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A typology of organisational cultures is described, based on the medical unit’s style of information processing. A culture is defined as the organisation’s pattern of response to the problems and opportunities it encounters. Three dominant types—pathological, bureaucratic, and generative—are described. These types are shaped by the preoccupations of the unit’s leaders. The workforce then responds to these priorities, creating the culture. A focus on personal needs leads to a pathological environment, a focus on departmental turf to a bureaucratic style, and a focus on the mission to a generative style. These organisational types respond characteristically to signs of trouble and to opportunities for innovation. The value of a culture of conscious inquiry is illustrated through case studies. Although case studies supporting this scheme are plentiful, systematic tests of the hypothesis are harder to find. While some systematic studies demonstrate a relationship between medical outcomes and the three cultures, others fail to show it. None the less, it represents a unique approach to the problem of characterising the culture of medical units.
Culture shapes an organisation’s response to problems. Probably the most helpful insight is to see culture as that set of processes that shapes organisational response to the challenges that organisations face. It is useful to view organisations’ responses as forming coherent patterns. We might see culture for an organisation as analogous to personality in the individual. The differences in response patterns can be striking. For instance, political scientist Robert Putnam systematically compared the patterns of action of the newly formed regional governments of Italy. Each of these governments reflected the dominant culture of its region. Each of them had systematically different reactions even to simple matters such as responding to a letter from constituents.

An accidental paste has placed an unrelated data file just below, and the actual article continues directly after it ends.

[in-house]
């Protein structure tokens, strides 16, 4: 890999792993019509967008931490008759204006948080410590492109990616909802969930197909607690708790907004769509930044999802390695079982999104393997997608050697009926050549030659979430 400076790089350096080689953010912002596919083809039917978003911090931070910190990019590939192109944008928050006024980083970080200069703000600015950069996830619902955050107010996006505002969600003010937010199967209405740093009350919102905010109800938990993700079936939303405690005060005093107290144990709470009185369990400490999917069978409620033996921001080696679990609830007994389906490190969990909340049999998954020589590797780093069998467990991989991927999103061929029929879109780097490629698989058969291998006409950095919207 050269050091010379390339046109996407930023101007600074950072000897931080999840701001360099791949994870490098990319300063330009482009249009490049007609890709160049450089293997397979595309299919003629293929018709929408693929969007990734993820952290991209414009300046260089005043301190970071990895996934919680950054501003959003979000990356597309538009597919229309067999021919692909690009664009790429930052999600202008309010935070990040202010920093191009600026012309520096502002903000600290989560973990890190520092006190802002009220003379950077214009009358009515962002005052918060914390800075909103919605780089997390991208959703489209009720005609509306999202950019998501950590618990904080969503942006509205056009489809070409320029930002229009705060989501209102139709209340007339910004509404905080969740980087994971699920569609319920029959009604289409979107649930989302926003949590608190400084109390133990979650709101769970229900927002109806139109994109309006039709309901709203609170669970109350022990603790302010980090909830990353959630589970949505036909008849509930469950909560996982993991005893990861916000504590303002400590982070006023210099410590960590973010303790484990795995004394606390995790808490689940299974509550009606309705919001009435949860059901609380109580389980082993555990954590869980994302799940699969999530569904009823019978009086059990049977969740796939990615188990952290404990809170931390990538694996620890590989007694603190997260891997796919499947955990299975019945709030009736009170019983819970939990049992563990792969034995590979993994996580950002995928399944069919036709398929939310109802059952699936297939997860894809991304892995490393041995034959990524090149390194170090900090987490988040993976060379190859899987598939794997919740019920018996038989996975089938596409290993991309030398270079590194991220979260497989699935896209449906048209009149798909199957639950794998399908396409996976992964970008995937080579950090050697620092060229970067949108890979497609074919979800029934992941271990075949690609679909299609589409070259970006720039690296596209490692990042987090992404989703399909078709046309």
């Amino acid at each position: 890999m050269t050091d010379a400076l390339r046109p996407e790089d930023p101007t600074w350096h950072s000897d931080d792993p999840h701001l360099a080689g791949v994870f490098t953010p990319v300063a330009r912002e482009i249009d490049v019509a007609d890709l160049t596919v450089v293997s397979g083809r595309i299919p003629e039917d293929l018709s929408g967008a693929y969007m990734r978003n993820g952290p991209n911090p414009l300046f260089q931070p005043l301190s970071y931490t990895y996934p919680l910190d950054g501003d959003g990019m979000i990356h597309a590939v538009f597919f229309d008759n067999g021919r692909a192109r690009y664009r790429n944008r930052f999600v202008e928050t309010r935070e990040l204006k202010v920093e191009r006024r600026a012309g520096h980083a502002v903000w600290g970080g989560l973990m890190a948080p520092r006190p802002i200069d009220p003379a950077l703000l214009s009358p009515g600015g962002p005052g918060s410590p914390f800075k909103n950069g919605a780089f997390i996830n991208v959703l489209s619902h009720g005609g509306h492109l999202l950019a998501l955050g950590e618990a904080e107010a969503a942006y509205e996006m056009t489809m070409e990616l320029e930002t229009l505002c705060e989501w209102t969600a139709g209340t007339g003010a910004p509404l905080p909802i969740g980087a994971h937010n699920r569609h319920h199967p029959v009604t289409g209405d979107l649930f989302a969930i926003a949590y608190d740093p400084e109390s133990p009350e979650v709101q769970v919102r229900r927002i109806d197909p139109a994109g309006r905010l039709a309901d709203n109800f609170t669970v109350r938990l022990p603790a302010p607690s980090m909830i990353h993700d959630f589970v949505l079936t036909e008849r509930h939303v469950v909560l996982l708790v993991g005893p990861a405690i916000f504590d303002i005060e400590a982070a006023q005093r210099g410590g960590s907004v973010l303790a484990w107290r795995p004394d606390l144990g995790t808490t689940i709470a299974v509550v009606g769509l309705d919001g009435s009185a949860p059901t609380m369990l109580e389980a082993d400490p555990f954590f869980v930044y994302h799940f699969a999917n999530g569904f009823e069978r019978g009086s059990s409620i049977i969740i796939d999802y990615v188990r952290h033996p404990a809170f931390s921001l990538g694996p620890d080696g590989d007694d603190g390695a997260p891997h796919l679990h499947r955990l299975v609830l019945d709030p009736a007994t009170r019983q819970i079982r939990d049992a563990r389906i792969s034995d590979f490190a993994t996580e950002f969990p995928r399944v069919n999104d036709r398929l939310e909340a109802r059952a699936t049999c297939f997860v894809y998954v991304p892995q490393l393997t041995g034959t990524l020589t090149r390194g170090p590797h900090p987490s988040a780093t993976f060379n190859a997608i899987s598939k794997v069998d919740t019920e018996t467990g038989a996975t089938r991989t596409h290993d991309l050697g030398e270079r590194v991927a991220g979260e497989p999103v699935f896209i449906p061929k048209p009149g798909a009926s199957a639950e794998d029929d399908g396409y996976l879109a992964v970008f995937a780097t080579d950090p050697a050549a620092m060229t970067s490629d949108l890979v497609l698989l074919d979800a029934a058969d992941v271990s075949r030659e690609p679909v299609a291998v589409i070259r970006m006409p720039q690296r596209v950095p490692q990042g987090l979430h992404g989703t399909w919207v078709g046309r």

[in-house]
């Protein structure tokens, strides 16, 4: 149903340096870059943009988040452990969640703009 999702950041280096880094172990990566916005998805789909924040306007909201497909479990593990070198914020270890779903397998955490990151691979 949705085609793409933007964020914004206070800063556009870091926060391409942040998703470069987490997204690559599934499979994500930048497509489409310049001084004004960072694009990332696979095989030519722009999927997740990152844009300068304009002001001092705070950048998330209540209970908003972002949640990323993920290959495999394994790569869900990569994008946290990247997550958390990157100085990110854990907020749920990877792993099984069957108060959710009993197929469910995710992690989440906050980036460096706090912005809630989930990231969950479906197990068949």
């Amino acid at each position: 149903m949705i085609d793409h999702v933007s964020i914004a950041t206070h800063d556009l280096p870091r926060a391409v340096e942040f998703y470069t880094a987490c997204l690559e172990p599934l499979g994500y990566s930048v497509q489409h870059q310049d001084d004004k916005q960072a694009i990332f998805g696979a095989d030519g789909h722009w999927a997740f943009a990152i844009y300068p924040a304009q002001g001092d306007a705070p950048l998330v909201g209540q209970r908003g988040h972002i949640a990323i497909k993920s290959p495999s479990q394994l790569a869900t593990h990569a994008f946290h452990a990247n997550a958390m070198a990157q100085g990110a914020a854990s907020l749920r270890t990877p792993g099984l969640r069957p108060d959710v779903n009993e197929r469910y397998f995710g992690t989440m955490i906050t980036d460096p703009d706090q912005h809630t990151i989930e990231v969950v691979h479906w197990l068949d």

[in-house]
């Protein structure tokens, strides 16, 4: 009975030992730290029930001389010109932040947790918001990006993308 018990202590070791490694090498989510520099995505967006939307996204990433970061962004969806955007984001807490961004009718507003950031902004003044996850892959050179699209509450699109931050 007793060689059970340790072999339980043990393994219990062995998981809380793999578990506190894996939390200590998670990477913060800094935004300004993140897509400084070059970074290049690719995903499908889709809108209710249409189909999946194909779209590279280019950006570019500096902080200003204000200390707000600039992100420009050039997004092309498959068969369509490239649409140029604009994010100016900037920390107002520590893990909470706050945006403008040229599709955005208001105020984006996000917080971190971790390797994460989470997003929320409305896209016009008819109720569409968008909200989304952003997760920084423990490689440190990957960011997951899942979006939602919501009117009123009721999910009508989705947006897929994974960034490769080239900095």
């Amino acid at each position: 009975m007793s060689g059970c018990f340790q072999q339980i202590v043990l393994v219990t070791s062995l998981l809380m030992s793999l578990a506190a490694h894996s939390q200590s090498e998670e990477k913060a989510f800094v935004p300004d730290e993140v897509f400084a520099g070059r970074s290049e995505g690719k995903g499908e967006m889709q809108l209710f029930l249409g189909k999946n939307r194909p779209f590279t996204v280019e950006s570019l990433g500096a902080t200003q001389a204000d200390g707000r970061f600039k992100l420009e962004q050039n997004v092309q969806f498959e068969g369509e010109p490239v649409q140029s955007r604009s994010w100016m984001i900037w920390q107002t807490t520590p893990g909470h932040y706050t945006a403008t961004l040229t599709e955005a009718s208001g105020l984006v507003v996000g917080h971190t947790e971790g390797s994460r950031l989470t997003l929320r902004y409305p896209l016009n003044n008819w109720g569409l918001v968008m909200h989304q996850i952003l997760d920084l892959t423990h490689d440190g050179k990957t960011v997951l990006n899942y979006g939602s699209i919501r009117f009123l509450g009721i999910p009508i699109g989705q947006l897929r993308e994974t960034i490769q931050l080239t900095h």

“…We were gratified to discover…a surprisingly high consistency among our twelve diverse indicators of institutional performance. Regions that have stable cabinets, adopt their budgets on time, spend their appropriations as planned, and pioneer new legislation are, for the most part, the same regions that provide day care centers and family clinics, develop comprehensive urban planning, make loans to farmers, and answer their mail promptly.”1
Putnam found that culture involves the pattern of thought, emotion, and action. All of these are involved in shaping response to problems and opportunities. Culture, then, is the patterned way that an organisation responds to its challenges, whether these are explicit (for example a crisis) or implicit (a latent problem or opportunity). If this premise is accepted, obvious questions follow:
How can we classify cultures?
How do cultures develop?
How can these cultures be changed or improved?
What are their implications for patient safety?
In what follows we will try to answer these questions.
THE THREE CULTURES MODEL
To speak of organisational culture is to take on many problems. Approaches to organisational culture have been diverse, and even with systems safety as a focus, there appears to be no common understanding about what culture is.2 Does culture pertain to the whole organisation or also to its parts? How is culture different from climate? Can culture be measured by surveys of individuals, or must it be inferred from organisational behaviour? These questions are important, but addressing them would take us too far afield.